Boston Police’s Harm Reduction: A Cooperative Effort in Downtown Crossing

When Captain Robert Ciccolo Jr. took over as the District Commander of A-1 and A-15 one of the major issues he inherited was the growing population of homeless and at-risk residents of the Downtown Crossing and Boston Common areas. The District faced an increase in incidents involving indigent persons who were living on the streets in the area and a pattern began to emerge as the issue was examined closer.

The same names kept coming up, over and over again these people were having contact with Officers whether it be as a witness, victim or perpetrator. This was where the Boston Police District A1 & A15 High Contact Meetings originated. The belief was that persons with multiple police contacts in a short period of time, usually less than a year, were likely in need of services, and that those services were in fact available but barriers to entry needed to be overcome.

With this philosophy, Captain Ciccolo brought together a team of experts who complied a list of the top 30 individuals with high police contact in the past 12 months within the geographical area of Downtown Crossing. These meetings consist of the A-1 & A-15 Command Staff and District Detectives, BES Team Personnel, BPD Street Outreach, MaryAnn Ponti who is the Director of Outreach from St. Anthony’s Shrine, and a representative from the Suffolk County District Attorney’s Office. Each of these people bring their own professional knowledge, expertise, and sometimes personal history with these individuals to the table.

The group meets periodically to discuss ways in which to reduce the amount of police contact, and also increase the utilization of services. These meetings cover a verity of topics however a heavy focus is held in respect of the persons on the list’s legal and ethical confidentiality needs with only pertinent and non-privileged information being shared. The real emphasis is on harm reduction and reducing barriers to entry to services, not punitive or legal action. A significant portion of the persons discussed are homeless, marginally housed and/ or mentally ill, many suffer from substance use disorders making them an extremely vulnerable segment of the population.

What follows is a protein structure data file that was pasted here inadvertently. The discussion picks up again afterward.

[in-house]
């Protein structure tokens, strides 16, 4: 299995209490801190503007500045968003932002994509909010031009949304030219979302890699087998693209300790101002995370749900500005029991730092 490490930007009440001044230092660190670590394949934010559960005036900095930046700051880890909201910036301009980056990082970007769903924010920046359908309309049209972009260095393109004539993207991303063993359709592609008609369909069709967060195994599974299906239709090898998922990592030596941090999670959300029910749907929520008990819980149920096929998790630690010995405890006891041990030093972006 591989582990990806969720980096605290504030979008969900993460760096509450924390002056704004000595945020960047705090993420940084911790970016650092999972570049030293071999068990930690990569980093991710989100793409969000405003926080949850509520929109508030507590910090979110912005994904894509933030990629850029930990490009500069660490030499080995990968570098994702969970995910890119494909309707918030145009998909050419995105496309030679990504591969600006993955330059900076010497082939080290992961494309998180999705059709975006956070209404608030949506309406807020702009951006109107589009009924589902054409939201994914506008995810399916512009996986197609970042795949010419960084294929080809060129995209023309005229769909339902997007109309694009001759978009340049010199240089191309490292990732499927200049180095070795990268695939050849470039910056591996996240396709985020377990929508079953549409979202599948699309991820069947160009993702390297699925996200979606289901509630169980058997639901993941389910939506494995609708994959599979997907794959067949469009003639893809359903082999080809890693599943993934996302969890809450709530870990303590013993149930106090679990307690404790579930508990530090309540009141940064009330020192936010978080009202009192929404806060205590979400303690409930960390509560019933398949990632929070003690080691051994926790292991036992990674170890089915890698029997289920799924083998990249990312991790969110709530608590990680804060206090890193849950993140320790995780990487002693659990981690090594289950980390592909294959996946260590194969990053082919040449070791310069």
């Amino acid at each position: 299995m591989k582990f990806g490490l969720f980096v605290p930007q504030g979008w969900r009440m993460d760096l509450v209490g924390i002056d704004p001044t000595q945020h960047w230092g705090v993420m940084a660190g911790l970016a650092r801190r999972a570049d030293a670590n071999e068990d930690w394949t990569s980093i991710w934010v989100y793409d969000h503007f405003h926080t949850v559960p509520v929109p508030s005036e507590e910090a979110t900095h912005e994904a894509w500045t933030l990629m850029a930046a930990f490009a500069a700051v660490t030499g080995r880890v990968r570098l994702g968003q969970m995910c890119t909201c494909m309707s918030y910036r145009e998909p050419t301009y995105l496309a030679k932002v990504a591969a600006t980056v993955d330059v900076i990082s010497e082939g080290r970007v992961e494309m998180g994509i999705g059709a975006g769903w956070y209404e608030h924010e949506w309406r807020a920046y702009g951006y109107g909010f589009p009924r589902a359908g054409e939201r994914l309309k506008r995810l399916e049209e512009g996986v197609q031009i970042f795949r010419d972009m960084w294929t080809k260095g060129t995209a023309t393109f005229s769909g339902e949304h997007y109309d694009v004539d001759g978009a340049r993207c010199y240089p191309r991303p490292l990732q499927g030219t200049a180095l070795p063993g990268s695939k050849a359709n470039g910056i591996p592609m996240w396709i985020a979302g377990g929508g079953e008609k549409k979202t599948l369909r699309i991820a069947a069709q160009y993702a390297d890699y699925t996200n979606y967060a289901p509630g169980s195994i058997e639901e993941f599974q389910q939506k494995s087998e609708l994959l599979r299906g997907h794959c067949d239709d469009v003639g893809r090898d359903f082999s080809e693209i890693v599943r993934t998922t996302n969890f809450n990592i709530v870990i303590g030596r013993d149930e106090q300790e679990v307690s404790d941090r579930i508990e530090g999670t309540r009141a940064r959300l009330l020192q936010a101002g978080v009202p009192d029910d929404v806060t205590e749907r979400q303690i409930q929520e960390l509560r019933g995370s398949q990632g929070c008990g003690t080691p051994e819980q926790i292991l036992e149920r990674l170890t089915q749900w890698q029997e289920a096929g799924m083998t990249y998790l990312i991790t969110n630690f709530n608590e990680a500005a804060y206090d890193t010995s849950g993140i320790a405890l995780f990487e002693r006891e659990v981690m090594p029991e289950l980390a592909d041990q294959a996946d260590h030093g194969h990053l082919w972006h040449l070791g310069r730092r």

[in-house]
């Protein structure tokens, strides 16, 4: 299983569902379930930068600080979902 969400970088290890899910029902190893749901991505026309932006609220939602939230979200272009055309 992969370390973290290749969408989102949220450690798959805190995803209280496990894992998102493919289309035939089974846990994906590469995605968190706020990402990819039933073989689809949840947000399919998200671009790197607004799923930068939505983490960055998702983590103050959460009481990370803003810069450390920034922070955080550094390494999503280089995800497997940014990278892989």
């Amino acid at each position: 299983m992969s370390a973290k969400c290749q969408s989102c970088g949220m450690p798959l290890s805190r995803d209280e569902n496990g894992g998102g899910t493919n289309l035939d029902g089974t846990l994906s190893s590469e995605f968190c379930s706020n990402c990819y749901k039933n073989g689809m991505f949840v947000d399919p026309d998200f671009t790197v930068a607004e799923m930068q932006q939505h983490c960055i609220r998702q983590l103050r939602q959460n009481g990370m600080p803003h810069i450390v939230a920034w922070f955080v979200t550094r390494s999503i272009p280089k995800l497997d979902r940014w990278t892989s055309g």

As these service providers and district police personnel have contact with people on the list, they are able to document and share information with the team and help tailor their support efforts such as with applicants for services. In the event the police contacts result in criminal charges, the group is able to assist the District Attorney’s Office in making recommendations in conjunction with court clinicians, including referrals to mental health court, or support recommendations for terms of probation that are non-punitive and focused on assisting those reluctant to accept services.

We had the pleasure of going out with “Captain Bob” as he’s referred to by most of area’s residents, as well as MaryAnn Ponti of Saint Anthony’s Shrine and a BES Team Social Worker on one of their outreach walks through the area. During these walks, they run into many of the subjects who are considered high risk and on their list. A common thread soon became apparent, a lack of services was not the issue, the main thing that seemed to prevent these people were themselves. With such a heavy influence of mental health issues and substance abuse, often times these people don’t want help, and it can become extremely repetitive, however that’s not stopping the team.

They continue to try and work with the population, with the hope that eventually, one day, their offers for help will be accepted. And sometimes they are, we met a number of people on our walk that had started to take steps to improving their situation, with steps as simple as going to a shelter sometimes or some as significant as getting their own housing it became clear that this approach was making a difference.

With the drug and homeless epidemic growing by the day, large scale solutions are a hotly debated topic in Boston. With advocates on both sides of the extreme, a solution doesn’t seem close. Until we find this ultimate fix, this unique approach seems to work well. Taking on the problem one individual at a time, while tedious it has shown to work. Hopefully with the success of Captain Ciccolo and his District, other areas will follow suit and start tackling this problem in other hotspots.